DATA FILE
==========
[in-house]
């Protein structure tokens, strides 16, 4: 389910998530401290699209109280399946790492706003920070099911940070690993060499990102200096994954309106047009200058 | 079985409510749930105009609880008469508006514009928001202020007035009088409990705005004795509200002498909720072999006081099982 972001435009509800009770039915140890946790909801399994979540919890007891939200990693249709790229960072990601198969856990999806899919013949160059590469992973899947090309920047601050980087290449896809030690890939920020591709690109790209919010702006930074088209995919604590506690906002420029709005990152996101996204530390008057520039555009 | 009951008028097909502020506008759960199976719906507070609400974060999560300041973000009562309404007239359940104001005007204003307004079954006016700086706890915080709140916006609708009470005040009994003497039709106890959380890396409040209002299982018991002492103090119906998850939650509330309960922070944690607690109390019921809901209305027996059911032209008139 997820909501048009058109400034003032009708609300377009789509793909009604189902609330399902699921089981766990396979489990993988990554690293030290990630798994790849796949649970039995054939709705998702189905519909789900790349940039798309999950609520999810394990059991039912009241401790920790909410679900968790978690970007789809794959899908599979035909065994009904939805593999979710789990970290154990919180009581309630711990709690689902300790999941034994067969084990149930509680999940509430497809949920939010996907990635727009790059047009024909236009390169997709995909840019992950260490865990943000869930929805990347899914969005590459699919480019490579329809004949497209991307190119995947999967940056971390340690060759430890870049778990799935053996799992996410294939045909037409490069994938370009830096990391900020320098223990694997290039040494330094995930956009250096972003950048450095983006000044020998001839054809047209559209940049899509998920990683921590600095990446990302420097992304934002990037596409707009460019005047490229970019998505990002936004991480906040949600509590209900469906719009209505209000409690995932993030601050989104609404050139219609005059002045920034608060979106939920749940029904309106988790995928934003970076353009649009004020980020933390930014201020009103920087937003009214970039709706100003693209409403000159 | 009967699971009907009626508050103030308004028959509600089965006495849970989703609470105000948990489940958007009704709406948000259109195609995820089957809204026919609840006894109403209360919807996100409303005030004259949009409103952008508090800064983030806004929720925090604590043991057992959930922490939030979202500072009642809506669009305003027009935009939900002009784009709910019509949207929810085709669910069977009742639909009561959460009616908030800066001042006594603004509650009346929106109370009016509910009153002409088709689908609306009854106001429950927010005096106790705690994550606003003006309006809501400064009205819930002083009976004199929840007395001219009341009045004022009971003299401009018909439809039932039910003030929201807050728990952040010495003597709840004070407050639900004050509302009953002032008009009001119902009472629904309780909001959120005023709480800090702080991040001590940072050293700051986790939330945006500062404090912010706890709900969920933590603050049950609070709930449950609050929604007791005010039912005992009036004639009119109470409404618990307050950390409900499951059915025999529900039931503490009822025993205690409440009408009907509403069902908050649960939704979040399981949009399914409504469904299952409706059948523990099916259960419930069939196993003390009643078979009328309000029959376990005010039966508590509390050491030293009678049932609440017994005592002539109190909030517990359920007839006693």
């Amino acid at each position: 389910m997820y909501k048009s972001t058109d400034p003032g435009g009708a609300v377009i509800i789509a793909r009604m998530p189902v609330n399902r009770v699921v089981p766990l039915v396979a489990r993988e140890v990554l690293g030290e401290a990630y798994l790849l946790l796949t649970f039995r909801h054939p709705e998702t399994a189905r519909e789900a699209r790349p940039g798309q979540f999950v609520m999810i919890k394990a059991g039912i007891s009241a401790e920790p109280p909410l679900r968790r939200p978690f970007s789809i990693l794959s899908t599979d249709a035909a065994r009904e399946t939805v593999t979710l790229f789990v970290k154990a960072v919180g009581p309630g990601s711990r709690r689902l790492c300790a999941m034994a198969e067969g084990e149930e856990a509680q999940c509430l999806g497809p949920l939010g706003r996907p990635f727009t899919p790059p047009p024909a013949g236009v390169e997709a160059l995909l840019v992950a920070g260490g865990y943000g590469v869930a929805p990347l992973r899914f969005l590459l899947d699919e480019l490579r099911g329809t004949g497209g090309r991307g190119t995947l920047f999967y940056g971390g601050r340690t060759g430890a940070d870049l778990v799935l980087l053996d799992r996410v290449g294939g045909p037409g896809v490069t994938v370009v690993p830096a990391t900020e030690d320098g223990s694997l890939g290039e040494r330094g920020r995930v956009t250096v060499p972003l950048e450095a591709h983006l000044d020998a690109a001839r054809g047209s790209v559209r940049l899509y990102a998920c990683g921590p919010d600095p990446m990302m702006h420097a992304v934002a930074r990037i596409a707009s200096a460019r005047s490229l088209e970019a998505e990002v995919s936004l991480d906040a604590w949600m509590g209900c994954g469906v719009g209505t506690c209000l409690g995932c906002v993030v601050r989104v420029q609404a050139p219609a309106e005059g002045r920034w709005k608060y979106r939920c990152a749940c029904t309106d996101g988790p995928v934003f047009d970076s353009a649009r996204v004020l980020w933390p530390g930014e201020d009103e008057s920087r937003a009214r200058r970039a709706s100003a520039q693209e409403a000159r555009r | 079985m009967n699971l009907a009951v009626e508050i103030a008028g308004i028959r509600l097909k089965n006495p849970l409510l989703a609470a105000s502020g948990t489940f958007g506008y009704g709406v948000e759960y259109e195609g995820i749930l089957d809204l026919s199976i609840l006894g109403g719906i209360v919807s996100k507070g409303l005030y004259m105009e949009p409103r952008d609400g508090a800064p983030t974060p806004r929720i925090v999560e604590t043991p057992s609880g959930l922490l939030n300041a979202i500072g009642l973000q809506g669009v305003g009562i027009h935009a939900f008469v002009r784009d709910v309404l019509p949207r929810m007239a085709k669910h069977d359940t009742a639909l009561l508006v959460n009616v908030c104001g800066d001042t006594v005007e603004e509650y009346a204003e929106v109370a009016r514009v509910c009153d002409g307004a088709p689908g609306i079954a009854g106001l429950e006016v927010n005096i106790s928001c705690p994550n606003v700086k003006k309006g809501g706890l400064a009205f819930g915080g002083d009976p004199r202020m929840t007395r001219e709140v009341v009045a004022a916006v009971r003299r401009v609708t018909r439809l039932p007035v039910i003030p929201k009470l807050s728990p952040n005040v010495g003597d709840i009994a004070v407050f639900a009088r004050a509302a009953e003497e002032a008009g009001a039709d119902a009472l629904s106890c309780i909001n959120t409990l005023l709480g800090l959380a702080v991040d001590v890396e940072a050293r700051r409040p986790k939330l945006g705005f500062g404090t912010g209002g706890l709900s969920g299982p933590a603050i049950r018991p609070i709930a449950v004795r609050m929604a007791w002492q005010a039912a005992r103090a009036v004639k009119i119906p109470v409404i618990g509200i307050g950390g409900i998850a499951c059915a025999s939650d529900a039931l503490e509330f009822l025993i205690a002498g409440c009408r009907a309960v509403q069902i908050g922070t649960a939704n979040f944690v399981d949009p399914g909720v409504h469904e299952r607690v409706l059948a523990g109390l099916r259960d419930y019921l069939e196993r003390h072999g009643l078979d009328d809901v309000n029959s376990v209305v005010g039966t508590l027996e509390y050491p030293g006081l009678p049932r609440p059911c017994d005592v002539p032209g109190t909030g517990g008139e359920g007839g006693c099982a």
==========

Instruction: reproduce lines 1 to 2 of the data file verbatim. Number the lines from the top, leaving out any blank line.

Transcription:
[in-house]
């Protein structure tokens, strides 16, 4: 389910998530401290699209109280399946790492706003920070099911940070690993060499990102200096994954309106047009200058 | 079985409510749930105009609880008469508006514009928001202020007035009088409990705005004795509200002498909720072999006081099982 972001435009509800009770039915140890946790909801399994979540919890007891939200990693249709790229960072990601198969856990999806899919013949160059590469992973899947090309920047601050980087290449896809030690890939920020591709690109790209919010702006930074088209995919604590506690906002420029709005990152996101996204530390008057520039555009 | 009951008028097909502020506008759960199976719906507070609400974060999560300041973000009562309404007239359940104001005007204003307004079954006016700086706890915080709140916006609708009470005040009994003497039709106890959380890396409040209002299982018991002492103090119906998850939650509330309960922070944690607690109390019921809901209305027996059911032209008139 997820909501048009058109400034003032009708609300377009789509793909009604189902609330399902699921089981766990396979489990993988990554690293030290990630798994790849796949649970039995054939709705998702189905519909789900790349940039798309999950609520999810394990059991039912009241401790920790909410679900968790978690970007789809794959899908599979035909065994009904939805593999979710789990970290154990919180009581309630711990709690689902300790999941034994067969084990149930509680999940509430497809949920939010996907990635727009790059047009024909236009390169997709995909840019992950260490865990943000869930929805990347899914969005590459699919480019490579329809004949497209991307190119995947999967940056971390340690060759430890870049778990799935053996799992996410294939045909037409490069994938370009830096990391900020320098223990694997290039040494330094995930956009250096972003950048450095983006000044020998001839054809047209559209940049899509998920990683921590600095990446990302420097992304934002990037596409707009460019005047490229970019998505990002936004991480906040949600509590209900469906719009209505209000409690995932993030601050989104609404050139219609005059002045920034608060979106939920749940029904309106988790995928934003970076353009649009004020980020933390930014201020009103920087937003009214970039709706100003693209409403000159 | 009967699971009907009626508050103030308004028959509600089965006495849970989703609470105000948990489940958007009704709406948000259109195609995820089957809204026919609840006894109403209360919807996100409303005030004259949009409103952008508090800064983030806004929720925090604590043991057992959930922490939030979202500072009642809506669009305003027009935009939900002009784009709910019509949207929810085709669910069977009742639909009561959460009616908030800066001042006594603004509650009346929106109370009016509910009153002409088709689908609306009854106001429950927010005096106790705690994550606003003006309006809501400064009205819930002083009976004199929840007395001219009341009045004022009971003299401009018909439809039932039910003030929201807050728990952040010495003597709840004070407050639900004050509302009953002032008009009001119902009472629904309780909001959120005023709480800090702080991040001590940072050293700051986790939330945006500062404090912010706890709900969920933590603050049950609070709930449950609050929604007791005010039912005992009036004639009119109470409404618990307050950390409900499951059915025999529900039931503490009822025993205690409440009408009907509403069902908050649960939704979040399981949009399914409504469904299952409706059948523990099916259960419930069939196993003390009643078979009328309000029959376990005010039966508590509390050491030293009678049932609440017994005592002539109190909030517990359920007839006693």